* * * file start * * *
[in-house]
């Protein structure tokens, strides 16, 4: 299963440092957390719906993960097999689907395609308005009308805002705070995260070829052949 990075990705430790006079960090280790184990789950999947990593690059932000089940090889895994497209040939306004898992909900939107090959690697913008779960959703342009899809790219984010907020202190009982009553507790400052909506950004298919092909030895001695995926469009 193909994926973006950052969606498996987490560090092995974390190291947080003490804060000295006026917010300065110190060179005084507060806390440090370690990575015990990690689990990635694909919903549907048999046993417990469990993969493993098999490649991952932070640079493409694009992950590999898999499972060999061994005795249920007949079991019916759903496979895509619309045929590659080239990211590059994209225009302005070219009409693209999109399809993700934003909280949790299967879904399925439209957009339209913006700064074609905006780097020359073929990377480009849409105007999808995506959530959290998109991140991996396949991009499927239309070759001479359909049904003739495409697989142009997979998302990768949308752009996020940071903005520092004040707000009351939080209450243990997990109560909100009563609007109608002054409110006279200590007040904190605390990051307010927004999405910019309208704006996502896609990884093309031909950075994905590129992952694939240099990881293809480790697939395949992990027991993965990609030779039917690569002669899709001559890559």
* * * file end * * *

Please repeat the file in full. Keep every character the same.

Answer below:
[in-house]
């Protein structure tokens, strides 16, 4: 299963440092957390719906993960097999689907395609308005009308805002705070995260070829052949 990075990705430790006079960090280790184990789950999947990593690059932000089940090889895994497209040939306004898992909900939107090959690697913008779960959703342009899809790219984010907020202190009982009553507790400052909506950004298919092909030895001695995926469009 193909994926973006950052969606498996987490560090092995974390190291947080003490804060000295006026917010300065110190060179005084507060806390440090370690990575015990990690689990990635694909919903549907048999046993417990469990993969493993098999490649991952932070640079493409694009992950590999898999499972060999061994005795249920007949079991019916759903496979895509619309045929590659080239990211590059994209225009302005070219009409693209999109399809993700934003909280949790299967879904399925439209957009339209913006700064074609905006780097020359073929990377480009849409105007999808995506959530959290998109991140991996396949991009499927239309070759001479359909049904003739495409697989142009997979998302990768949308752009996020940071903005520092004040707000009351939080209450243990997990109560909100009563609007109608002054409110006279200590007040904190605390990051307010927004999405910019309208704006996502896609990884093309031909950075994905590129992952694939240099990881293809480790697939395949992990027991993965990609030779039917690569002669899709001559890559």